Let's say that I want to open a lemonade stand. Having some career experience in business, I first write out a business plan. I go out and find a supply source, perhaps a local fruit co-op, or a local citrus farmer that is willing to sell me lemons at a viable price. I take some of those lemons into my kitchen and I run twenty or thirty batches of lemons through their paces until I've come up with a recipe that I think will sell well. I measure out how many glasses of lemonade a single pitcher will yield. I then decide on a reasonable price that will attract customers, yet still provide me a reasonable profit. I choose my target market and select a location with heavy foot traffic.
I contract with my suppliers, the lease holder of my retail site, go to Costco and buy sugar and cups and plastic spoons in bulk. Then I go down to city hall and procure a business license.
I set up my lemonade stand and find all of my hard work in research and development has paid off. I attract so many customers I find it hard to keep up. The little novelty ice cubes and the touch of lime juice with just a tiny sprinkle of cinnamon has made my product unique and desirable.
As the weeks go by, as the business booms, I realize I'm going to have to expand and hire some workers. And I've already got my eye on two other locations where my business will thrive.
Then one morning I arrive to open my lemonade stand and find that there's another lemonade stand just setting up across the road from me. They've rolled in with a luxury food truck, where the side opens to form a long marble counter and workers are setting up bar stools along the counter. I wander over to say hello and to do a little reconnoitering of my new competitor. The owner of this new lemonade stand says he received a tip from his favorite politician that a lemonade stand would do very well. The politician greased the skids and expedited a business license, brought a commercial vehicle dealer on board to contract for the food truck, greased the skids to get the Department of Agriculture to donate lemons "at cost" and contracted with the local Teamsters Union to deliver the water and lemons. A dozen union members from the Food Workers Union were being dispatched to run the operation.
So I'm a bit overwhelmed. I ask my competitor how he had such luck to get all of the government help. He smiled and said he had contributed to the politicians last election campaign, as had the Teamsters and the Food Workers Union. My new competitor then said he'd be undercutting my lemonade prices by 50%. Since I knew the profit price points for a glass of lemonade I asked just how he planned to do that and make a profit. He smiled and said he was assured of not taking a business loss because his favorite politician had a arranged a $200,000 dollar business grant and extremely favorable loan rates if more was needed.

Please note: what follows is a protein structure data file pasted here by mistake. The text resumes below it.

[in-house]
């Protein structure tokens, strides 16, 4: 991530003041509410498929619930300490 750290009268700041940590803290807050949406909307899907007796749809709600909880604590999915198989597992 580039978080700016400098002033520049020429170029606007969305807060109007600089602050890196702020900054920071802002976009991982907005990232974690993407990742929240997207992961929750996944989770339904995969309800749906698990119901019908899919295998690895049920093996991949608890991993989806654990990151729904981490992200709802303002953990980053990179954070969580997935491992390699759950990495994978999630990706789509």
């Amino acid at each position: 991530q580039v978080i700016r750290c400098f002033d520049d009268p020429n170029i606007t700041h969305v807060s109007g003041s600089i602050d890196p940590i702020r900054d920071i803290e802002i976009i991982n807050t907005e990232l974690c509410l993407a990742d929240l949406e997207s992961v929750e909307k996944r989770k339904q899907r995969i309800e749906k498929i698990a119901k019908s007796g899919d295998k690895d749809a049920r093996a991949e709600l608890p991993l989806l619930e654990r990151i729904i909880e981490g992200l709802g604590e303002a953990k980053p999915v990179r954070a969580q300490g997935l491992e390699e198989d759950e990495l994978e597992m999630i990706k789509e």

Well, soon I was watching my lemonade competitor draw away the customers I had courted. In a matter of weeks I was forced to settle my outstanding contracts, close my lemonade business and absorb my business losses. I would not hire any American workers, nor pay taxes to support my community.
Two months later my lemonade competitor also closed his lemonade business. Even after raising his prices after my demise, he couldn't afford to pay unionized Teamsters and Food Workers $25 bucks an hour and yield a lemonade profit as well as footing the high lease costs of his luxury food truck.
I lost. The government backed lemonade vendor lost, and the public lost, no longer able to enjoy the crisp cool taste of lemonade.
Last year Presidential Candidate, and successful businessman Mitt Romney tried to explain why government backed solar companies will result in less solar, not more. But America these days have a lot of kool-aid drinkers who chose to believe the politician, not the businessman. After all, free markets are evil and Big Government is their savior.
And, to date, there are over 50 Green Energy companies, backed by billions in government loans and preferential regulating oversight, who have gone bankrupt. Big Government, but really the tax payer lost billions of dollars. Free market solar companies will no longer risk their capital to build out the industry because they fear having to compete with Big Government. Thus Big Government lost, private business lost, the American worker lost, and America lost the grand opportunity to have clean safe and green energy sources at a reasonable price.
Making lemons from lemonade. Sigh.